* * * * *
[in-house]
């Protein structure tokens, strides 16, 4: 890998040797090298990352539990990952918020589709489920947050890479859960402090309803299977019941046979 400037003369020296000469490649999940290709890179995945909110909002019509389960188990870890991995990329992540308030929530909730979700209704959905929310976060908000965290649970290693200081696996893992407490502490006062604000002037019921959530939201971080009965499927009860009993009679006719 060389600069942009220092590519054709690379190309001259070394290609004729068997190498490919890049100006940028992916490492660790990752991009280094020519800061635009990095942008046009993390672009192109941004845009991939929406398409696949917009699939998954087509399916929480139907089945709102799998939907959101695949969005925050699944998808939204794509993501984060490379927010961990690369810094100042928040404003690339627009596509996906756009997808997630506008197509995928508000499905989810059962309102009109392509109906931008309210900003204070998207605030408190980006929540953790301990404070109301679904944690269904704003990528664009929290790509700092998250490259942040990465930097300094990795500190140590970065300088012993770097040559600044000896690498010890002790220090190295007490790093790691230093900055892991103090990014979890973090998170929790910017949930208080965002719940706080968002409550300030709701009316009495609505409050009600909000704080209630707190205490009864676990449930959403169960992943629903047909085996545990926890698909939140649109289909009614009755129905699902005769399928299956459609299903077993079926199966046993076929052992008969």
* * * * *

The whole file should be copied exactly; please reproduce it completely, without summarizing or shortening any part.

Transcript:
[in-house]
């Protein structure tokens, strides 16, 4: 890998040797090298990352539990990952918020589709489920947050890479859960402090309803299977019941046979 400037003369020296000469490649999940290709890179995945909110909002019509389960188990870890991995990329992540308030929530909730979700209704959905929310976060908000965290649970290693200081696996893992407490502490006062604000002037019921959530939201971080009965499927009860009993009679006719 060389600069942009220092590519054709690379190309001259070394290609004729068997190498490919890049100006940028992916490492660790990752991009280094020519800061635009990095942008046009993390672009192109941004845009991939929406398409696949917009699939998954087509399916929480139907089945709102799998939907959101695949969005925050699944998808939204794509993501984060490379927010961990690369810094100042928040404003690339627009596509996906756009997808997630506008197509995928508000499905989810059962309102009109392509109906931008309210900003204070998207605030408190980006929540953790301990404070109301679904944690269904704003990528664009929290790509700092998250490259942040990465930097300094990795500190140590970065300088012993770097040559600044000896690498010890002790220090190295007490790093790691230093900055892991103090990014979890973090998170929790910017949930208080965002719940706080968002409550300030709701009316009495609505409050009600909000704080209630707190205490009864676990449930959403169960992943629903047909085996545990926890698909939140649109289909009614009755129905699902005769399928299956459609299903077993079926199966046993076929052992008969």